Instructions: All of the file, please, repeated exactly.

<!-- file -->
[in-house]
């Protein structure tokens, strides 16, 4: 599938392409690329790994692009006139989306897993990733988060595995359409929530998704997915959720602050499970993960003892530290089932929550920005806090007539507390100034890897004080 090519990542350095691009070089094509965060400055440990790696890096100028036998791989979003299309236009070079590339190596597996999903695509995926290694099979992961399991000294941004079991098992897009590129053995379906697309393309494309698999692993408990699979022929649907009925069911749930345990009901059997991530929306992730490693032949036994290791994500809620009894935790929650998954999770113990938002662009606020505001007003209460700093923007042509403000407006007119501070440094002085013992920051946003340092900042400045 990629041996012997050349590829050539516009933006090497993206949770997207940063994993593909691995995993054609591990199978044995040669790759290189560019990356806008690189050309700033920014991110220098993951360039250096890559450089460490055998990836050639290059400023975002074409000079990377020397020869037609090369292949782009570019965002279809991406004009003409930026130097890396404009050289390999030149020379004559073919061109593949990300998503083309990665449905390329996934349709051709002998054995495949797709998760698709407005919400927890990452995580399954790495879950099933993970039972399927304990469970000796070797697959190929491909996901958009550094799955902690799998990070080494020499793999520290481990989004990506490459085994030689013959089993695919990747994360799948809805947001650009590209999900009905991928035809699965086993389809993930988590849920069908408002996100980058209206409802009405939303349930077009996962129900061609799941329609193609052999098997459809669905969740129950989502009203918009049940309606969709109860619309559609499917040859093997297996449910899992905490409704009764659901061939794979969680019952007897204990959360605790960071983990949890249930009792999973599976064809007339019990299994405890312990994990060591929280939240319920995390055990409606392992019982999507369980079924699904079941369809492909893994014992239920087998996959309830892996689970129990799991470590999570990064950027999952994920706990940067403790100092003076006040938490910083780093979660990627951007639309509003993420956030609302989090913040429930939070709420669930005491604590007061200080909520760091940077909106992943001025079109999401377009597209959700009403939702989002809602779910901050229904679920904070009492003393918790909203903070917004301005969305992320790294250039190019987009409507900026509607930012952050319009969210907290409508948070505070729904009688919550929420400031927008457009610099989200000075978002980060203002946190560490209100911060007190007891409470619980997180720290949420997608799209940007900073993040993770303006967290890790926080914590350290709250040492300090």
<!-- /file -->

[in-house]
């Protein structure tokens, strides 16, 4: 599938392409690329790994692009006139989306897993990733988060595995359409929530998704997915959720602050499970993960003892530290089932929550920005806090007539507390100034890897004080 090519990542350095691009070089094509965060400055440990790696890096100028036998791989979003299309236009070079590339190596597996999903695509995926290694099979992961399991000294941004079991098992897009590129053995379906697309393309494309698999692993408990699979022929649907009925069911749930345990009901059997991530929306992730490693032949036994290791994500809620009894935790929650998954999770113990938002662009606020505001007003209460700093923007042509403000407006007119501070440094002085013992920051946003340092900042400045 990629041996012997050349590829050539516009933006090497993206949770997207940063994993593909691995995993054609591990199978044995040669790759290189560019990356806008690189050309700033920014991110220098993951360039250096890559450089460490055998990836050639290059400023975002074409000079990377020397020869037609090369292949782009570019965002279809991406004009003409930026130097890396404009050289390999030149020379004559073919061109593949990300998503083309990665449905390329996934349709051709002998054995495949797709998760698709407005919400927890990452995580399954790495879950099933993970039972399927304990469970000796070797697959190929491909996901958009550094799955902690799998990070080494020499793999520290481990989004990506490459085994030689013959089993695919990747994360799948809805947001650009590209999900009905991928035809699965086993389809993930988590849920069908408002996100980058209206409802009405939303349930077009996962129900061609799941329609193609052999098997459809669905969740129950989502009203918009049940309606969709109860619309559609499917040859093997297996449910899992905490409704009764659901061939794979969680019952007897204990959360605790960071983990949890249930009792999973599976064809007339019990299994405890312990994990060591929280939240319920995390055990409606392992019982999507369980079924699904079941369809492909893994014992239920087998996959309830892996689970129990799991470590999570990064950027999952994920706990940067403790100092003076006040938490910083780093979660990627951007639309509003993420956030609302989090913040429930939070709420669930005491604590007061200080909520760091940077909106992943001025079109999401377009597209959700009403939702989002809602779910901050229904679920904070009492003393918790909203903070917004301005969305992320790294250039190019987009409507900026509607930012952050319009969210907290409508948070505070729904009688919550929420400031927008457009610099989200000075978002980060203002946190560490209100911060007190007891409470619980997180720290949420997608799209940007900073993040993770303006967290890790926080914590350290709250040492300090």